U.S. President Barack Obama explained at a White House press briefing with his guest U.K. Prime Minister David Cameron on Friday, Jan. 16, that the United States has a big advantage in preventing terrorism over Europe: in the U.S., immigrants become assimilated and integrated and feel part of the nation.
Obama’s statement came in response to a query posed by CBS Chief White House correspondent Major Garrett. The question Garrett put to them was, following the recent atrocities in Paris and the raids and threats elsewhere in Europe, whether the two “believe Europe is at a turning point now, in its recognition of what its threats are.”
The U.S. president said that Europe has consistently taken seriously the threat of “violent extremism,” but that the United States has a “big advantage” over Europe.
“It’s not that our law enforcement or our intelligent service is so much better, although they are very good,” the President said. But, rather, the big advantage the U.S. has over Europe in terms of decreased levels of violent extremism (he never put the word Islam and terrorism near each other), “is that our Muslim populations, they feel themselves to be Americans. And there is this incredible process of immigration and assimilation that is part of our tradition, that is probably our greatest strength.”
Obama acknowledged that the U.S. has suffered its own internal terrorism, and instanced the Boston Marathon bombings. But he pointed out how there are parts of Europe where there is not the same level of integration. That is what he called “the greatest danger that Europe faces.”
Had he left it at that, most people would probably agree that the lack of integration of new immigrants into the customs and sense of nationalism that native born citizens feel is certainly part of the problem, although how to change that might still lead to disagreement. But the president went on to characterize and criticize the way he sees Europe’s response as problematic.
This was President Obama’s stern advice for Europe:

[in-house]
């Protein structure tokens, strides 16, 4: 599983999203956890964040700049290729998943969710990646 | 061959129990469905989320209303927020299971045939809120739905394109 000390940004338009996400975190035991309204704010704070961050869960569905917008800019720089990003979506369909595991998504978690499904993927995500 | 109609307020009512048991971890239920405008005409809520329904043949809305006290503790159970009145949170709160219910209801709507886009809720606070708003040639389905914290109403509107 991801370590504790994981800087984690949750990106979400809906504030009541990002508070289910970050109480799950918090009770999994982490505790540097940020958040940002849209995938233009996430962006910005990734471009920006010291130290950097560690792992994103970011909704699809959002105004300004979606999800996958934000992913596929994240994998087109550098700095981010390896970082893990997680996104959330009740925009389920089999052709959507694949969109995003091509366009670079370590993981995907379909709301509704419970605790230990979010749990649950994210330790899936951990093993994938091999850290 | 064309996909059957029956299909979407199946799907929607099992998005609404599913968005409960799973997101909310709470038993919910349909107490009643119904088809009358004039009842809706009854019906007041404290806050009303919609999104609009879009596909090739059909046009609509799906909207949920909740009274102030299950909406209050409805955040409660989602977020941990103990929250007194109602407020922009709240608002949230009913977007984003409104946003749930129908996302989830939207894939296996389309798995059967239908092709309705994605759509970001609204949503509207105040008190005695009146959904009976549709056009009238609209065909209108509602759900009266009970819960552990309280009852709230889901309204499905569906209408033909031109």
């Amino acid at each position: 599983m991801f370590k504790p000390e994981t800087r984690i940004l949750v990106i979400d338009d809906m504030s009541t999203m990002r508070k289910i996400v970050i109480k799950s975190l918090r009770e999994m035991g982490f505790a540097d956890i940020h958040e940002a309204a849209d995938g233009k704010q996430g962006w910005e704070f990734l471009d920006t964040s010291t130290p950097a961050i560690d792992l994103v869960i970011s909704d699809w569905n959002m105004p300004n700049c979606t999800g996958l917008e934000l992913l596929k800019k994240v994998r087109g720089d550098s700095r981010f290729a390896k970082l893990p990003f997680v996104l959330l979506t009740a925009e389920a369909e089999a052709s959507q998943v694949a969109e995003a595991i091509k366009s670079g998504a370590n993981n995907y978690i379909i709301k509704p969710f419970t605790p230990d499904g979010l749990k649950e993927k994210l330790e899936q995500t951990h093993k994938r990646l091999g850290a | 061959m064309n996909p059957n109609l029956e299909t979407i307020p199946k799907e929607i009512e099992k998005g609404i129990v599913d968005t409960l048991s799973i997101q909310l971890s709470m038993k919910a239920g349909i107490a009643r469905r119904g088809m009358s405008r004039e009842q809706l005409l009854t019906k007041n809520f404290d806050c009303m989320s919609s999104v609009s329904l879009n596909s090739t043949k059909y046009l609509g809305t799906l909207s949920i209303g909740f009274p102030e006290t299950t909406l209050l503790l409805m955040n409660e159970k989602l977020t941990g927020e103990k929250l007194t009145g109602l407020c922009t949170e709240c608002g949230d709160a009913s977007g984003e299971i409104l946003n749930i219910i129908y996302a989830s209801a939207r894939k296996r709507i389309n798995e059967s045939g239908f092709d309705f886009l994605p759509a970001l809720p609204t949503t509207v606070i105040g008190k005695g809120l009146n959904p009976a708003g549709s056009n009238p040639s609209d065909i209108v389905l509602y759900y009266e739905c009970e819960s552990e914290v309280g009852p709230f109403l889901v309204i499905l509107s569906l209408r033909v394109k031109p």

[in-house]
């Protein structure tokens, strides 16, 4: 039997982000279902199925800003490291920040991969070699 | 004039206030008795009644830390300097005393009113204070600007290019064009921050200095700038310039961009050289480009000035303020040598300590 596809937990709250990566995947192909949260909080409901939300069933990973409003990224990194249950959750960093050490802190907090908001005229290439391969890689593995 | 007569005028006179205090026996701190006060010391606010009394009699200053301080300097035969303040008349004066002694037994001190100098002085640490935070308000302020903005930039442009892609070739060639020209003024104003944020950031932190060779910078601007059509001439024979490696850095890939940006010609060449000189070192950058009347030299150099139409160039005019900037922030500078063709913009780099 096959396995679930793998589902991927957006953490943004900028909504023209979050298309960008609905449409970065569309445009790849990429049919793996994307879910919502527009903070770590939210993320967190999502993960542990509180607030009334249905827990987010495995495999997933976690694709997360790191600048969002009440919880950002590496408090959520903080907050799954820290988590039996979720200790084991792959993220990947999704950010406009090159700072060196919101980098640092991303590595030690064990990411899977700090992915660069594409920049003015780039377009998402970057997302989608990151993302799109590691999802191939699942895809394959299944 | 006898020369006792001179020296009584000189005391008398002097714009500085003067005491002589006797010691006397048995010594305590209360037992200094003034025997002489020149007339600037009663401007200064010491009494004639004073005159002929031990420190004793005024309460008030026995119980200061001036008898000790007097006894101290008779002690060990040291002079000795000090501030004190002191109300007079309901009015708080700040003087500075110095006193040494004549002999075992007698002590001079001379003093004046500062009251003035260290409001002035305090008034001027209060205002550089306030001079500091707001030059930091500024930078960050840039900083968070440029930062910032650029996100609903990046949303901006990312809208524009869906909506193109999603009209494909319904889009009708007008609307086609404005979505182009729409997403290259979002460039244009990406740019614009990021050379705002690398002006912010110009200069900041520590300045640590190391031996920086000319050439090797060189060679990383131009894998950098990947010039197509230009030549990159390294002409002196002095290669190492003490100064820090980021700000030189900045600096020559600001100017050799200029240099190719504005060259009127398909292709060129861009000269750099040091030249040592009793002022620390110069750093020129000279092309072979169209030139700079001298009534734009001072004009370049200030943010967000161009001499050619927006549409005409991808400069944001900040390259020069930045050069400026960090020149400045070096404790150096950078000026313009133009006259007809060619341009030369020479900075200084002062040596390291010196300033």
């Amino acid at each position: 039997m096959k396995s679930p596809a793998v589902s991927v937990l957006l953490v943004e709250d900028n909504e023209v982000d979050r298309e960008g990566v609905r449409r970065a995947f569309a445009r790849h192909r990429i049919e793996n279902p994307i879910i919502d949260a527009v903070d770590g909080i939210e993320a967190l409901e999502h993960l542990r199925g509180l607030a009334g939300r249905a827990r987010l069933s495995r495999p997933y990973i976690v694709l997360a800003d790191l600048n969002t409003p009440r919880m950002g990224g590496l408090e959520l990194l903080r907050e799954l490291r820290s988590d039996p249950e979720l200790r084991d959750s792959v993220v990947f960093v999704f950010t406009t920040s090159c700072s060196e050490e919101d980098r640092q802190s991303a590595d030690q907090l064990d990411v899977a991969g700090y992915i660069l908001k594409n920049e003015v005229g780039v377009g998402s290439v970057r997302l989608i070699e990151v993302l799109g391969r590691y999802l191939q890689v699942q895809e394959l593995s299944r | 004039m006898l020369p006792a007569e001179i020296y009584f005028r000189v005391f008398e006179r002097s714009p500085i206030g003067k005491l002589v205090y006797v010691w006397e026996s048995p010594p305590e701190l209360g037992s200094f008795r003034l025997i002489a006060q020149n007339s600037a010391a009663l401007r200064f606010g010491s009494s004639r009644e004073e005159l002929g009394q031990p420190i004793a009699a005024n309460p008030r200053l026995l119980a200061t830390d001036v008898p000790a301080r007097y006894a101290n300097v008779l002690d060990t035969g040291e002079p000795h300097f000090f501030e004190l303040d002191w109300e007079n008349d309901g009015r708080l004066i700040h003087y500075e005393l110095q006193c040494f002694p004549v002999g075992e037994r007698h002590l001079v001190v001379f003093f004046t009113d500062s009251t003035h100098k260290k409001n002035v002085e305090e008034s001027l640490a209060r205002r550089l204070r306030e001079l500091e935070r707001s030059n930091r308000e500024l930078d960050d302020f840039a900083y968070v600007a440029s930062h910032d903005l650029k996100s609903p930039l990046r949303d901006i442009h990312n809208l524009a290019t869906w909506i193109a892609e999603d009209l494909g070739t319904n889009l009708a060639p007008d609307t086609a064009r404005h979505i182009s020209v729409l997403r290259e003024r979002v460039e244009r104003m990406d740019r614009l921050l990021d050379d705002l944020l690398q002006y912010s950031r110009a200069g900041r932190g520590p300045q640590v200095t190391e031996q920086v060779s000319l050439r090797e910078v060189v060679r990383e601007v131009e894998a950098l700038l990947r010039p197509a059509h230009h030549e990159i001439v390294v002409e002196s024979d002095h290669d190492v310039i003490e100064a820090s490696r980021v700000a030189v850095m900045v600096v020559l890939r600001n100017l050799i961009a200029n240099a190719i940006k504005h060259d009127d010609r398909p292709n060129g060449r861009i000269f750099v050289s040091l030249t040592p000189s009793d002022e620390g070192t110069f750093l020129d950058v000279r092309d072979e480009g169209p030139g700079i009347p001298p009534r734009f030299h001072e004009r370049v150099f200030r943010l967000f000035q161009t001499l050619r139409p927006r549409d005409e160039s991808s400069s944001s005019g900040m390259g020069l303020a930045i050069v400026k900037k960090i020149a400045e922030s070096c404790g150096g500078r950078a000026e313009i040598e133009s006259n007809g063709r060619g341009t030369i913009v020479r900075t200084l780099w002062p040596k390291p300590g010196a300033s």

It’s important for Europe not to simply respond with a hammer and law enforcement and military approaches to these problems. There also has to be a recognition that the stronger the ties of a North African, er, of a French man of North African descent to French values, the French Republic, a sense of opportunity, that’s going to be as important, if not more important, in, over time, solving this problem, and I think there’s a recognition, across Europe, and it’s important we don’t lose that.
The British Prime Minister largely agreed with much of what President Obama said during the press briefing. However, in his very British way, Cameron suggested that while his American counterpart made a good point about the need for immigrants to become integrated into the fabric of the host society, and for access to equality of opportunities and support be made readily available, sometimes that is not enough.
Cameron went so far as to say that, actually, this fact was the biggest problem with which they had to wrestle:
Here’s the really determining point. You can have, tragically, people who have had all the advantages of integration, all the economic opportunities our countries can offer, who still get seduced by this poisonous, radical death cult of a narrative , we’ve seen in recent weeks people who’ve gone to fight in Syria, they threaten us here back at home, who’ve had every opportunity and every advantage in life in terms of integration.
So, now the two bobble head leaders were at an impasse. But, Cameron went the next step and made the ultimate statement with which he knew President Obama would agree, and which would allow the two to once again be in synch. The British Prime Minister plowed on to explain what is the real enemy. Maybe you’ve already guessed what that is.